Cord-cutting on upward trajectory but minimal effect on pay-TV
Joseph O'Halloran ©RapidTVNews | 03-04-2012
Even though they have reported less subs additions than ever and cord-cutting continues to rise, broadcast and cable networks should not unduly fear a mass exodus from their services, new research from the Convergence Consulting Group has found.
In the report, The Battle for the North American (US/Canada) Couch Potato: Bundling, TV, Internet, Telephone, Wireless, April 2012, the analyst calculates that broadcast and cable networks in the US added 112,000 TV subscribers in 2011, a disappointing performance when compared with the 272,000 in 2010. However, the projections are that this represents a bottoming out, and Convergence Consulting forecasts 185,000 TV sub additions for 2012. By way of reference, the analyst notes that for the 2000-2009 period, annual TV sub additions averaged 2 million.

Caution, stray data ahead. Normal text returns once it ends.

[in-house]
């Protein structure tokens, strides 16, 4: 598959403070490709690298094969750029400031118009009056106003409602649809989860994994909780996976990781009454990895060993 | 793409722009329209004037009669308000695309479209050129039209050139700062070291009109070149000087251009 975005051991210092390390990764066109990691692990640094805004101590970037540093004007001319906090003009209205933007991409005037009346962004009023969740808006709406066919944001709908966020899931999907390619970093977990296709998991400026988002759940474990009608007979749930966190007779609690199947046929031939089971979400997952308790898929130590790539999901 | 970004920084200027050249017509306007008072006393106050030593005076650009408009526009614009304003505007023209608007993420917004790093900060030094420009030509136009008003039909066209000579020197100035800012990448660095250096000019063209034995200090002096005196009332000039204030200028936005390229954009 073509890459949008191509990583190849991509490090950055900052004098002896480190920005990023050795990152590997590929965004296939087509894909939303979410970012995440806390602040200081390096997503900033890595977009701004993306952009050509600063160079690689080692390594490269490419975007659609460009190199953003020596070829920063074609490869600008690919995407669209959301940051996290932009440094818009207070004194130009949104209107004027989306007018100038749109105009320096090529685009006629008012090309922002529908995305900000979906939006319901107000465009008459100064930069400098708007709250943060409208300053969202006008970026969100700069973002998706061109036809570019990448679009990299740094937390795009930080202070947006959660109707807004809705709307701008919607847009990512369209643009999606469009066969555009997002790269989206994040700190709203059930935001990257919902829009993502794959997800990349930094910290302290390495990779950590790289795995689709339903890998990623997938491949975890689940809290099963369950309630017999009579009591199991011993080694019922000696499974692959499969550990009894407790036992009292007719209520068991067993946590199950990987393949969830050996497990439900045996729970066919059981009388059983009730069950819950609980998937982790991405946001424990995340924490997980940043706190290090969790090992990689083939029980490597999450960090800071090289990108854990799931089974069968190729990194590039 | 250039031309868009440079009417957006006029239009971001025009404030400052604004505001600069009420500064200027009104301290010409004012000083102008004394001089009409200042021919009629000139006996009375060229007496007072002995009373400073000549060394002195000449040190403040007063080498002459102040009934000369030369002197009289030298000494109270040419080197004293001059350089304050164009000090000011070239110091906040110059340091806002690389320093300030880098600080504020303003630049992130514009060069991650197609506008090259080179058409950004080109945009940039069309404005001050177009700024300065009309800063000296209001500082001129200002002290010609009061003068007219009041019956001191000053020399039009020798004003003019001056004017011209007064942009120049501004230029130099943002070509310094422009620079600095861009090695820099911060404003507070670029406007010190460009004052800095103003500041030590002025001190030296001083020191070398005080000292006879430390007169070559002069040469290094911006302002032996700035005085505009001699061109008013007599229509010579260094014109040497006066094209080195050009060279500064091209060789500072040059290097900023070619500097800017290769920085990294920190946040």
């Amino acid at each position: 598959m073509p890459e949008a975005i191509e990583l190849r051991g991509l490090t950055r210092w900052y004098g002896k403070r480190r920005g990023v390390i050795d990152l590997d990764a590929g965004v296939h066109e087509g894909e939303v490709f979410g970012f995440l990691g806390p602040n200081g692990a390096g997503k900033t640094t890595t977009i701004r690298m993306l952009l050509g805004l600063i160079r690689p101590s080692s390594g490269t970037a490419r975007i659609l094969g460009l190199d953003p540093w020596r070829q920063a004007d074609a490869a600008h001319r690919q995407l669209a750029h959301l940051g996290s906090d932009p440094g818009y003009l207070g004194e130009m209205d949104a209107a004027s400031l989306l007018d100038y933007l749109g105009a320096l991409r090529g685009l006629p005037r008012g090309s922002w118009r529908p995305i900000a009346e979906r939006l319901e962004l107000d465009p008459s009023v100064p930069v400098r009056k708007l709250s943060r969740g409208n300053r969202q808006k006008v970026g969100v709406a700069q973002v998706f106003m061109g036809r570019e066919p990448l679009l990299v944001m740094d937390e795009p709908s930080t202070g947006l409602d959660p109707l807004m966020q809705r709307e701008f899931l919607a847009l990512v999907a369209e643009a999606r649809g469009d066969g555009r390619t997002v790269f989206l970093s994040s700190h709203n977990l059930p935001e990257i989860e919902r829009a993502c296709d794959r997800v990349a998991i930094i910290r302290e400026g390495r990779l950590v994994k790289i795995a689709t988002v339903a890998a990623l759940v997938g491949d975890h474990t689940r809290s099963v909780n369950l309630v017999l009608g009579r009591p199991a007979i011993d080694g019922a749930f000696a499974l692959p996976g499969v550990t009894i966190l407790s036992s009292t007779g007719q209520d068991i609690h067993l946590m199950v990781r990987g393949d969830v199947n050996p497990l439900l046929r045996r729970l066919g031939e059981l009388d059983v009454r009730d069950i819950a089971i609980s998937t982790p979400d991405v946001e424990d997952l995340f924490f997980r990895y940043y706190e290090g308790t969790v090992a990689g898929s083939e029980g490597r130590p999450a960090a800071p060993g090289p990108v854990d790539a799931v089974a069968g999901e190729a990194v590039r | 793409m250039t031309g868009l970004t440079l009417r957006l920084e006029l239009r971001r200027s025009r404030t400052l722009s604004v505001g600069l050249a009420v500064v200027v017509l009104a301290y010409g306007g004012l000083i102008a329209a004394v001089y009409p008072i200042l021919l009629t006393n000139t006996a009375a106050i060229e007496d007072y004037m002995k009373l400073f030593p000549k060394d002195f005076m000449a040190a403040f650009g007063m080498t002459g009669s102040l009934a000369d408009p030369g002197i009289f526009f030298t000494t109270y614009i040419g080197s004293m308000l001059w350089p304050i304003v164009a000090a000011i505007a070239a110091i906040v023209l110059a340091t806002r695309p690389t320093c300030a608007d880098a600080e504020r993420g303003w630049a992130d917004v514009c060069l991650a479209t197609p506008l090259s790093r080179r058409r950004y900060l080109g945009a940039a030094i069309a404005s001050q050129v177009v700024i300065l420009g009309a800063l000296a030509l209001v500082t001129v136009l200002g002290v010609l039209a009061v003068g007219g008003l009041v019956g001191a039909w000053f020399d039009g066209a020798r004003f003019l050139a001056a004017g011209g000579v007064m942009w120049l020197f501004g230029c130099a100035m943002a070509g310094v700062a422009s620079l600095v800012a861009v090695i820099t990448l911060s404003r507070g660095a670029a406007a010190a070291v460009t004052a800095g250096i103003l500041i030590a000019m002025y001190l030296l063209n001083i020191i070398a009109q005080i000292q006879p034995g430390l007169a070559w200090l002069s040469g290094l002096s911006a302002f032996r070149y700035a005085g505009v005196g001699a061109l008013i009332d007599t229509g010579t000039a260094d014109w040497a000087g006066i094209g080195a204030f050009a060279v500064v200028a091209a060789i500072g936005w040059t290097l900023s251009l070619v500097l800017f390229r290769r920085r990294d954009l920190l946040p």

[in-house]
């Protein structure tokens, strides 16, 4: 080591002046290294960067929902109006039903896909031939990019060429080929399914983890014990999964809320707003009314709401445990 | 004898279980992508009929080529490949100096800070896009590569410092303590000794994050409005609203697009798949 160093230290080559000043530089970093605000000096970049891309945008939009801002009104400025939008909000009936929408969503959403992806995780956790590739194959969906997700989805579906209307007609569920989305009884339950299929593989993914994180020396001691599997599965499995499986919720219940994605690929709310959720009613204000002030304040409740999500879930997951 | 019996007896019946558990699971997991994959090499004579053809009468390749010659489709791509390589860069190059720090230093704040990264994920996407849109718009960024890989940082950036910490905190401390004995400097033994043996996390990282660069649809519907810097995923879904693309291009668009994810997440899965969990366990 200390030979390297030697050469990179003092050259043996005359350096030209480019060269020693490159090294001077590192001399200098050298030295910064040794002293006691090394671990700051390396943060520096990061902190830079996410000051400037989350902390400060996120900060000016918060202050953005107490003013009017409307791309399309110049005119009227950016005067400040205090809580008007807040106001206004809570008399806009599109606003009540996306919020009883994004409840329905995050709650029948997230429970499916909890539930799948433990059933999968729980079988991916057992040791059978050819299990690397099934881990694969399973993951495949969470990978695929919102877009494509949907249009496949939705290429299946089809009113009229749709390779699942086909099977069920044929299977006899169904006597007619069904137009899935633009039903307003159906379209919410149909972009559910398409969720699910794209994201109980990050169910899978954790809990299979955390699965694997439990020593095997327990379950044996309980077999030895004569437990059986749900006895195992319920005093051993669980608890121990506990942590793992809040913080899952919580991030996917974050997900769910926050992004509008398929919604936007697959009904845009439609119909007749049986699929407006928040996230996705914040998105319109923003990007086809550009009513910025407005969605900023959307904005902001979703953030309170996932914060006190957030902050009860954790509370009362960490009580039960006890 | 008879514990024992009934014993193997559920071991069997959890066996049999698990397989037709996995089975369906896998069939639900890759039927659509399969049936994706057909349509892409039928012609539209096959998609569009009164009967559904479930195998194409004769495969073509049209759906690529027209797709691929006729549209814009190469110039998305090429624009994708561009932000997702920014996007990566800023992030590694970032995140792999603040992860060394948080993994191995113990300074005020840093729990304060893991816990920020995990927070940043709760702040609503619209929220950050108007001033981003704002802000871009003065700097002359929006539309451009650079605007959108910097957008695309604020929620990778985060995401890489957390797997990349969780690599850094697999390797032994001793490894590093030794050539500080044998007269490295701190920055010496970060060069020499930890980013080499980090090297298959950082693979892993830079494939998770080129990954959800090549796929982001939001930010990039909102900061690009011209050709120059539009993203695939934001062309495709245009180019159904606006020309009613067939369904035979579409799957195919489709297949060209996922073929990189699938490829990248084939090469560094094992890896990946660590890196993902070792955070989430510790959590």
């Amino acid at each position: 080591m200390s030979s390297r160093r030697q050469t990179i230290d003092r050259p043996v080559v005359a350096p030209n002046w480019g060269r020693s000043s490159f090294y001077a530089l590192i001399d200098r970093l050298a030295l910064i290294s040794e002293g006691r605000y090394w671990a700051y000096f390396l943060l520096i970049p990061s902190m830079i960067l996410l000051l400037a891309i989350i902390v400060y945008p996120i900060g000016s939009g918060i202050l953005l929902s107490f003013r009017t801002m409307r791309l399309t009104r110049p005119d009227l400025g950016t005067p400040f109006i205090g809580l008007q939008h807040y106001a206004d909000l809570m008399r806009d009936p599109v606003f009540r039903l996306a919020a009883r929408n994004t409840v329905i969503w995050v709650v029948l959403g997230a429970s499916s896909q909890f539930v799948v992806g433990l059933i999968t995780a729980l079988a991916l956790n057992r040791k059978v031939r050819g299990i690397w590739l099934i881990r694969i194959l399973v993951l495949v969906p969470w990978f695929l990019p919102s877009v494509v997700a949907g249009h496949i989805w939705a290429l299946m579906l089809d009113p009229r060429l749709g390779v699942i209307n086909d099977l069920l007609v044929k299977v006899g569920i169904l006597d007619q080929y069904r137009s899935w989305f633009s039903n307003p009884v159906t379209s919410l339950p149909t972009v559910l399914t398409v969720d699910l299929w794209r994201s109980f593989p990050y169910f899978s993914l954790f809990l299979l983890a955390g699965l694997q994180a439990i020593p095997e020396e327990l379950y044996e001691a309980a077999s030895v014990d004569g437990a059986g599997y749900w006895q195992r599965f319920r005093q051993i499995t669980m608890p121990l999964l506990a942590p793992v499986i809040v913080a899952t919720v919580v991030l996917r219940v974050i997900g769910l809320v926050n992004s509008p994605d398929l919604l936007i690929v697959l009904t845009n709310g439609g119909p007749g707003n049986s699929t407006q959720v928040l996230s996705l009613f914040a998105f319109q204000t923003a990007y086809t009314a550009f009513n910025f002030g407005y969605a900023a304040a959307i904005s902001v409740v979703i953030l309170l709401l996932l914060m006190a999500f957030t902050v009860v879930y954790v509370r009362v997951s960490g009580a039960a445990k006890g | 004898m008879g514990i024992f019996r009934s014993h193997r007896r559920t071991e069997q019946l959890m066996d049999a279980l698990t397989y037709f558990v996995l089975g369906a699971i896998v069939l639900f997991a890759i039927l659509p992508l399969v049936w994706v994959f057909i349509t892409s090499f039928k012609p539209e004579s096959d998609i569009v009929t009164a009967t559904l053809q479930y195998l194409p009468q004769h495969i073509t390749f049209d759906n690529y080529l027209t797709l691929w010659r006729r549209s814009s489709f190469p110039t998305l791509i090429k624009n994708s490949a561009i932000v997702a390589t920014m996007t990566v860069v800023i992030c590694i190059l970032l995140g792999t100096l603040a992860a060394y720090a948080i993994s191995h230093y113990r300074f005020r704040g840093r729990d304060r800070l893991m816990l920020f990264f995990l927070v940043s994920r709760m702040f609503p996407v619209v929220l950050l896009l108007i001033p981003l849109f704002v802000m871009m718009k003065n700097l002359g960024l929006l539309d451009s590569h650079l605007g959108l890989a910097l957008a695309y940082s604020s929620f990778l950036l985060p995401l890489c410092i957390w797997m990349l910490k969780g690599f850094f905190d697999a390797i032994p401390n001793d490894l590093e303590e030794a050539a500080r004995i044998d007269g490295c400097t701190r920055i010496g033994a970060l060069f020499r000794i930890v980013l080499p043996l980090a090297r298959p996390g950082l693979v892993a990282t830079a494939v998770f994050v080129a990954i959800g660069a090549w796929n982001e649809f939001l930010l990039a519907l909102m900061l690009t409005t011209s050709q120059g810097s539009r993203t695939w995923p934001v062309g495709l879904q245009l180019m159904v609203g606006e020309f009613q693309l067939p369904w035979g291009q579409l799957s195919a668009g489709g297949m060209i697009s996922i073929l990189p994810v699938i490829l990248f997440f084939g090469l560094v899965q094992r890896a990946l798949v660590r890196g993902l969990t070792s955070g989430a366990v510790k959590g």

Digging deeper into the falling subs trend, the analyst suggested that cord-cutting certainly played a part in depressing the figures and applying its TV Cord Cutting Model that takes into account economic conditions, annual subscriber additions, digital transition, it estimates 2.65 million (2.6%) US TV subscribers cut their TV subscriptions in the 2008-11 period to rely solely on over the top (OTT) services such as Hulu and Netflix. It adds that 1.05 million (1%) cut the cord in 2011 alone and forecasts that cord-cutters will reach 3.58 million (3.6%) by the end of 2012.
Yet the analyst also pointed to the fact that the broadcasters were not giving upon online to the OTT players. Not only did it estimate that on average 19% of the weekly viewing audience watched on average between one to two episodes at a broadcaster or cable network online destination or one of their distribution partner’s websites, it also suggested that the firms were reaping increasing online revenues. Convergence Consulting calculates that broadcast and cable network online TV advertising revenues represented 2.8% ($1.9 billion) of 2011 US broadcast and cable network TV advertising revenue, and forecast 3% for 2012.